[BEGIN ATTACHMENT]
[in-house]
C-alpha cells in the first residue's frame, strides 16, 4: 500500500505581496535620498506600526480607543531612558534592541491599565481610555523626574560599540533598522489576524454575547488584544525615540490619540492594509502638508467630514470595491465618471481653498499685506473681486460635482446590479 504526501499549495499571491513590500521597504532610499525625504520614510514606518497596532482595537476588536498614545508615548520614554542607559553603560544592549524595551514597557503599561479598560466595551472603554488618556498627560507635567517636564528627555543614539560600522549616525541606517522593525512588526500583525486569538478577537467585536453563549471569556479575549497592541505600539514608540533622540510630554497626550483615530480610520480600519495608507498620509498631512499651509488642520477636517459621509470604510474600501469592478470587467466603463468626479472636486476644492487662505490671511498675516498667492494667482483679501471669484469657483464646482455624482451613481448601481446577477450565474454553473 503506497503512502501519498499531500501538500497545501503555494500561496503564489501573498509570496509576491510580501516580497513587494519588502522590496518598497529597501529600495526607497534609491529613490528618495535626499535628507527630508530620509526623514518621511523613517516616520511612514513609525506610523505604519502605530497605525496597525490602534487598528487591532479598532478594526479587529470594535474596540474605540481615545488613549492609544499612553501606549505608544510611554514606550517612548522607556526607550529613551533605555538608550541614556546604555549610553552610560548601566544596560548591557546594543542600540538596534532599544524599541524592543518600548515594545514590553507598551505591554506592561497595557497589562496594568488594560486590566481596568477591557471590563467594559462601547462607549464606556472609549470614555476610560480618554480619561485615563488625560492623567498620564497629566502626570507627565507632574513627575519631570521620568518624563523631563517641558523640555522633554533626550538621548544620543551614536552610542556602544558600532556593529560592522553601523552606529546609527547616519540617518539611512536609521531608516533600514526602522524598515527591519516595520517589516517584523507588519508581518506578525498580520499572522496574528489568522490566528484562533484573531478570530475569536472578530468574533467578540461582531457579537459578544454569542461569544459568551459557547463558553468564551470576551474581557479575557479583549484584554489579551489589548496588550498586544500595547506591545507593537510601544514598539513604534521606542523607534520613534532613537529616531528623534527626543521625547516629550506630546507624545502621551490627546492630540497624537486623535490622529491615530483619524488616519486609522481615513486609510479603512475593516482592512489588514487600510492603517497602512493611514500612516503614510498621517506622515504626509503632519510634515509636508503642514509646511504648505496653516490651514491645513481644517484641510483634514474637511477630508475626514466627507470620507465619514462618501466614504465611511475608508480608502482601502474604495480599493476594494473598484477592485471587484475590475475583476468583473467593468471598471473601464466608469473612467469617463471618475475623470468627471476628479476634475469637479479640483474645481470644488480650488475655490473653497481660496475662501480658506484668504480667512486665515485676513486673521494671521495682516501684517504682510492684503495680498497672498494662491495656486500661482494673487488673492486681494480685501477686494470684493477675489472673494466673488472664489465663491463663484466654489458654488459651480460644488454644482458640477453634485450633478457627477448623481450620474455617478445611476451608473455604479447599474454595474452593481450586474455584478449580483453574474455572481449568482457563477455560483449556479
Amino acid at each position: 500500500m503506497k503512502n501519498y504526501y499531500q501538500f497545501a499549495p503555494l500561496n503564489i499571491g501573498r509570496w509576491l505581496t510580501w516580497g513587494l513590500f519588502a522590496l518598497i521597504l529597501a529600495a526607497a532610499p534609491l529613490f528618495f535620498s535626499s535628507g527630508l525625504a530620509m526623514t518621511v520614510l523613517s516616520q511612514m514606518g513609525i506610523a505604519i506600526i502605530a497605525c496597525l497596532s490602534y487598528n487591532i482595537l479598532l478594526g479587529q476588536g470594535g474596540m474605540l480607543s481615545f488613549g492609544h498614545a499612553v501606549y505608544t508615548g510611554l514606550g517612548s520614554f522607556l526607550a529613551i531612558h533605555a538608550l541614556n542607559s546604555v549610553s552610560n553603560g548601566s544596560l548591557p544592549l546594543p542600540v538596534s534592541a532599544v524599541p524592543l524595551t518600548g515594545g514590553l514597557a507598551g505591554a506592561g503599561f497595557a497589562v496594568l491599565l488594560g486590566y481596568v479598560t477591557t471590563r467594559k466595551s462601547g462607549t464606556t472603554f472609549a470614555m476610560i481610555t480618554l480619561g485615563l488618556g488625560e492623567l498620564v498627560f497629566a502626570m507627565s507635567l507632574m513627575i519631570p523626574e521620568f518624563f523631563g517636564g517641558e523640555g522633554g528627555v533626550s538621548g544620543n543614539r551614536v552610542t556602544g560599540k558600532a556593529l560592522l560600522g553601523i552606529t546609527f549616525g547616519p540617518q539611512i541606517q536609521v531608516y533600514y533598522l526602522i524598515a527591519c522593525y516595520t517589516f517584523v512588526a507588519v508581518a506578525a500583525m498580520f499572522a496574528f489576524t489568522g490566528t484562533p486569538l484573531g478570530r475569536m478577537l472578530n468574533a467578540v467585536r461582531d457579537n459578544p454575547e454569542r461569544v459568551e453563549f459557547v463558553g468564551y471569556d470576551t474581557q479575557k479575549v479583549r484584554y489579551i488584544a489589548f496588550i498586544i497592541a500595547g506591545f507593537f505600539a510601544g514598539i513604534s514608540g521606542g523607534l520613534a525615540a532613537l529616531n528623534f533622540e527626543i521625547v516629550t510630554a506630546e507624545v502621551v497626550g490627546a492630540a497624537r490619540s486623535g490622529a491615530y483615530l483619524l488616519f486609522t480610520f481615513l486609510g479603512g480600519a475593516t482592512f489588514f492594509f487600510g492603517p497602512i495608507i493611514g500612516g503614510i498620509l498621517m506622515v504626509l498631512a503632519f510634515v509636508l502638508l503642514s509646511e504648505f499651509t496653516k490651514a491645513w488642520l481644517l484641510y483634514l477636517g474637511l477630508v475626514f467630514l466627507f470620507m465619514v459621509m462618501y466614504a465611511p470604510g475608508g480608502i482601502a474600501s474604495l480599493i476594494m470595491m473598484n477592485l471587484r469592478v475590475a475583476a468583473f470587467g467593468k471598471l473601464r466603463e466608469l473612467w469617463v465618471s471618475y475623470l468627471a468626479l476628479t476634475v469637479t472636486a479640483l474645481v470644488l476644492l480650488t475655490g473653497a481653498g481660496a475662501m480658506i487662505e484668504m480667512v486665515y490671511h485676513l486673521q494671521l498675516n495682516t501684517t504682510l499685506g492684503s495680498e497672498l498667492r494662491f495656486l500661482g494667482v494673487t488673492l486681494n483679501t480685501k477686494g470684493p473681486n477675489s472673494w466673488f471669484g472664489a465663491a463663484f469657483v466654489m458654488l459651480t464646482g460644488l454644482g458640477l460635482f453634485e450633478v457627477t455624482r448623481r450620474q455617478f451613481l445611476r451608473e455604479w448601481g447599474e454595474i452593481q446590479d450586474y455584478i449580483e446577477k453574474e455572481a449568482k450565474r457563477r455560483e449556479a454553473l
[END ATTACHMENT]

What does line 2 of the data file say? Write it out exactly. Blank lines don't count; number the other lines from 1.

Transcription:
C-alpha cells in the first residue's frame, strides 16, 4: 500500500505581496535620498506600526480607543531612558534592541491599565481610555523626574560599540533598522489576524454575547488584544525615540490619540492594509502638508467630514470595491465618471481653498499685506473681486460635482446590479 504526501499549495499571491513590500521597504532610499525625504520614510514606518497596532482595537476588536498614545508615548520614554542607559553603560544592549524595551514597557503599561479598560466595551472603554488618556498627560507635567517636564528627555543614539560600522549616525541606517522593525512588526500583525486569538478577537467585536453563549471569556479575549497592541505600539514608540533622540510630554497626550483615530480610520480600519495608507498620509498631512499651509488642520477636517459621509470604510474600501469592478470587467466603463468626479472636486476644492487662505490671511498675516498667492494667482483679501471669484469657483464646482455624482451613481448601481446577477450565474454553473 503506497503512502501519498499531500501538500497545501503555494500561496503564489501573498509570496509576491510580501516580497513587494519588502522590496518598497529597501529600495526607497534609491529613490528618495535626499535628507527630508530620509526623514518621511523613517516616520511612514513609525506610523505604519502605530497605525496597525490602534487598528487591532479598532478594526479587529470594535474596540474605540481615545488613549492609544499612553501606549505608544510611554514606550517612548522607556526607550529613551533605555538608550541614556546604555549610553552610560548601566544596560548591557546594543542600540538596534532599544524599541524592543518600548515594545514590553507598551505591554506592561497595557497589562496594568488594560486590566481596568477591557471590563467594559462601547462607549464606556472609549470614555476610560480618554480619561485615563488625560492623567498620564497629566502626570507627565507632574513627575519631570521620568518624563523631563517641558523640555522633554533626550538621548544620543551614536552610542556602544558600532556593529560592522553601523552606529546609527547616519540617518539611512536609521531608516533600514526602522524598515527591519516595520517589516517584523507588519508581518506578525498580520499572522496574528489568522490566528484562533484573531478570530475569536472578530468574533467578540461582531457579537459578544454569542461569544459568551459557547463558553468564551470576551474581557479575557479583549484584554489579551489589548496588550498586544500595547506591545507593537510601544514598539513604534521606542523607534520613534532613537529616531528623534527626543521625547516629550506630546507624545502621551490627546492630540497624537486623535490622529491615530483619524488616519486609522481615513486609510479603512475593516482592512489588514487600510492603517497602512493611514500612516503614510498621517506622515504626509503632519510634515509636508503642514509646511504648505496653516490651514491645513481644517484641510483634514474637511477630508475626514466627507470620507465619514462618501466614504465611511475608508480608502482601502474604495480599493476594494473598484477592485471587484475590475475583476468583473467593468471598471473601464466608469473612467469617463471618475475623470468627471476628479476634475469637479479640483474645481470644488480650488475655490473653497481660496475662501480658506484668504480667512486665515485676513486673521494671521495682516501684517504682510492684503495680498497672498494662491495656486500661482494673487488673492486681494480685501477686494470684493477675489472673494466673488472664489465663491463663484466654489458654488459651480460644488454644482458640477453634485450633478457627477448623481450620474455617478445611476451608473455604479447599474454595474452593481450586474455584478449580483453574474455572481449568482457563477455560483449556479